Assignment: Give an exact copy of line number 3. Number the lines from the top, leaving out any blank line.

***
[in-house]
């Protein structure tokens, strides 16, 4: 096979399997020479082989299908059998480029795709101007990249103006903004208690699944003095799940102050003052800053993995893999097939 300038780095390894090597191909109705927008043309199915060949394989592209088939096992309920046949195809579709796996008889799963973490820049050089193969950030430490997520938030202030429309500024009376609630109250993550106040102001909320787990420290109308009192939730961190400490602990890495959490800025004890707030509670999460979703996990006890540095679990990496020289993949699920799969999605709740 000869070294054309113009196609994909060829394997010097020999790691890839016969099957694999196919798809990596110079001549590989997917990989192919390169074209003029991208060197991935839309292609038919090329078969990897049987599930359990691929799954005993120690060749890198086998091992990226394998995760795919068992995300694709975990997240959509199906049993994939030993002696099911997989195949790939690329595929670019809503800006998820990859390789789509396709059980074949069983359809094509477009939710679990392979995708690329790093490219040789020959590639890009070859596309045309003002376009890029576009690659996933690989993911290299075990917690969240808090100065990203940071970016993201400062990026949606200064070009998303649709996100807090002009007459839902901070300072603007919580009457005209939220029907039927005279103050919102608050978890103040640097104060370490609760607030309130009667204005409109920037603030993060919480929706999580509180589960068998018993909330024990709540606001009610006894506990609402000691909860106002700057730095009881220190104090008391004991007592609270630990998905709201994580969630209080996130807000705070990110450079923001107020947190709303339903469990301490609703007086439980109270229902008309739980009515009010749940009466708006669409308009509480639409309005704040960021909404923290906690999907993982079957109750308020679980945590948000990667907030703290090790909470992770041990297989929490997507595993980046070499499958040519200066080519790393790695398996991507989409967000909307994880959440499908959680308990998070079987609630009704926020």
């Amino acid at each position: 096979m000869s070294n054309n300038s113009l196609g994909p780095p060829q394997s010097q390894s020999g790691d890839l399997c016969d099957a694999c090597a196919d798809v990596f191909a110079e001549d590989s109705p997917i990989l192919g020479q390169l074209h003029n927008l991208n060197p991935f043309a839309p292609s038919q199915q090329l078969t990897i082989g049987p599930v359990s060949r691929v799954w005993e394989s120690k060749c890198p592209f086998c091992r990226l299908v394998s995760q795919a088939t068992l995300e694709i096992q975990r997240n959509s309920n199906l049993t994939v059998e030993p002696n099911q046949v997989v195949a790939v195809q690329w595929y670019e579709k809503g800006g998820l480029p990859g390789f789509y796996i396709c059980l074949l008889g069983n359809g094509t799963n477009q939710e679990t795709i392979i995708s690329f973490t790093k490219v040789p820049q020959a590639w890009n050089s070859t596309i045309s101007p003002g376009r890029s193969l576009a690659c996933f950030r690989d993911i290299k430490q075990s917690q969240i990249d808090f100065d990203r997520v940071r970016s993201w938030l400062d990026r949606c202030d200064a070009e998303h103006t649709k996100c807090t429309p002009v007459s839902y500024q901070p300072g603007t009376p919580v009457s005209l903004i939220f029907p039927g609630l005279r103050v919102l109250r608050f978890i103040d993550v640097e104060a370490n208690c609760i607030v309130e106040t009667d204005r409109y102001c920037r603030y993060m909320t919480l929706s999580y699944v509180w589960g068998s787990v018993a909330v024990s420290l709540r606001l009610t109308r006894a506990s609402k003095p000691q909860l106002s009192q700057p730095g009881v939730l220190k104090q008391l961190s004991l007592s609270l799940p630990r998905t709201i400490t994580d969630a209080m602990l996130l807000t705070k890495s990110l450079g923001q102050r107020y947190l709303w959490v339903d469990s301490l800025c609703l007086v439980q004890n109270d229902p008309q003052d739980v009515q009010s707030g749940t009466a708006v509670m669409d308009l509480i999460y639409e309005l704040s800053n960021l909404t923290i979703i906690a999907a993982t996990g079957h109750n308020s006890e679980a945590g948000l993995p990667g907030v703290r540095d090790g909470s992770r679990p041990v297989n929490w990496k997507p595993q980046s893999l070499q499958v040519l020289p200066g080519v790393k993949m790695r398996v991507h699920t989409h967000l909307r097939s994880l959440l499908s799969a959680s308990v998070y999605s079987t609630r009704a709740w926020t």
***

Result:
């Amino acid at each position: 096979m000869s070294n054309n300038s113009l196609g994909p780095p060829q394997s010097q390894s020999g790691d890839l399997c016969d099957a694999c090597a196919d798809v990596f191909a110079e001549d590989s109705p997917i990989l192919g020479q390169l074209h003029n927008l991208n060197p991935f043309a839309p292609s038919q199915q090329l078969t990897i082989g049987p599930v359990s060949r691929v799954w005993e394989s120690k060749c890198p592209f086998c091992r990226l299908v394998s995760q795919a088939t068992l995300e694709i096992q975990r997240n959509s309920n199906l049993t994939v059998e030993p002696n099911q046949v997989v195949a790939v195809q690329w595929y670019e579709k809503g800006g998820l480029p990859g390789f789509y796996i396709c059980l074949l008889g069983n359809g094509t799963n477009q939710e679990t795709i392979i995708s690329f973490t790093k490219v040789p820049q020959a590639w890009n050089s070859t596309i045309s101007p003002g376009r890029s193969l576009a690659c996933f950030r690989d993911i290299k430490q075990s917690q969240i990249d808090f100065d990203r997520v940071r970016s993201w938030l400062d990026r949606c202030d200064a070009e998303h103006t649709k996100c807090t429309p002009v007459s839902y500024q901070p300072g603007t009376p919580v009457s005209l903004i939220f029907p039927g609630l005279r103050v919102l109250r608050f978890i103040d993550v640097e104060a370490n208690c609760i607030v309130e106040t009667d204005r409109y102001c920037r603030y993060m909320t919480l929706s999580y699944v509180w589960g068998s787990v018993a909330v024990s420290l709540r606001l009610t109308r006894a506990s609402k003095p000691q909860l106002s009192q700057p730095g009881v939730l220190k104090q008391l961190s004991l007592s609270l799940p630990r998905t709201i400490t994580d969630a209080m602990l996130l807000t705070k890495s990110l450079g923001q102050r107020y947190l709303w959490v339903d469990s301490l800025c609703l007086v439980q004890n109270d229902p008309q003052d739980v009515q009010s707030g749940t009466a708006v509670m669409d308009l509480i999460y639409e309005l704040s800053n960021l909404t923290i979703i906690a999907a993982t996990g079957h109750n308020s006890e679980a945590g948000l993995p990667g907030v703290r540095d090790g909470s992770r679990p041990v297989n929490w990496k997507p595993q980046s893999l070499q499958v040519l020289p200066g080519v790393k993949m790695r398996v991507h699920t989409h967000l909307r097939s994880l959440l499908s799969a959680s308990v998070y999605s079987t609630r009704a709740w926020t």